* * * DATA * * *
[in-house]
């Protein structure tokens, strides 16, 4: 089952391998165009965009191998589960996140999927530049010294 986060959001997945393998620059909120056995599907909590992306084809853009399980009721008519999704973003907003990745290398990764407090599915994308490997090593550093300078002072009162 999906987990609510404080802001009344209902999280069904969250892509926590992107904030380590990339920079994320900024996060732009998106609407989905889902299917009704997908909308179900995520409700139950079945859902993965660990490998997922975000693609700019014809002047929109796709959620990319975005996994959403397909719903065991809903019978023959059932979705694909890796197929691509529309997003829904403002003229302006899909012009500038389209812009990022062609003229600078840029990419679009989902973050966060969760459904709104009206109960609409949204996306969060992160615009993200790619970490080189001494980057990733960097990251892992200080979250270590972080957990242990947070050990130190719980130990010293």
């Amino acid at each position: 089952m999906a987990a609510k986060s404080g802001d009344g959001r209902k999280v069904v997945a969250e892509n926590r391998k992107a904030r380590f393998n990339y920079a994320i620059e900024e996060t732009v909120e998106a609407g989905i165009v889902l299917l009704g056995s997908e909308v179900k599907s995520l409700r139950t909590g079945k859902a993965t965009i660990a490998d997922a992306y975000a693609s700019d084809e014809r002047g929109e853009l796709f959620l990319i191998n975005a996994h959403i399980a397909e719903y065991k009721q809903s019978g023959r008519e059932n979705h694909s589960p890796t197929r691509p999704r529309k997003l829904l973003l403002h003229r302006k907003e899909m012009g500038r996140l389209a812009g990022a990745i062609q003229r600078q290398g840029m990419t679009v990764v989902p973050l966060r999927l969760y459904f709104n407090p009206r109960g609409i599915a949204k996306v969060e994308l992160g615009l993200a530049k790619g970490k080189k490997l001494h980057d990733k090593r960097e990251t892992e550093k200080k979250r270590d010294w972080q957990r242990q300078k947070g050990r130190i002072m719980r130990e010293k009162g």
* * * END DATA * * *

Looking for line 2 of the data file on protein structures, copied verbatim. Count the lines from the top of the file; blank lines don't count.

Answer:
């Protein structure tokens, strides 16, 4: 089952391998165009965009191998589960996140999927530049010294 986060959001997945393998620059909120056995599907909590992306084809853009399980009721008519999704973003907003990745290398990764407090599915994308490997090593550093300078002072009162 999906987990609510404080802001009344209902999280069904969250892509926590992107904030380590990339920079994320900024996060732009998106609407989905889902299917009704997908909308179900995520409700139950079945859902993965660990490998997922975000693609700019014809002047929109796709959620990319975005996994959403397909719903065991809903019978023959059932979705694909890796197929691509529309997003829904403002003229302006899909012009500038389209812009990022062609003229600078840029990419679009989902973050966060969760459904709104009206109960609409949204996306969060992160615009993200790619970490080189001494980057990733960097990251892992200080979250270590972080957990242990947070050990130190719980130990010293």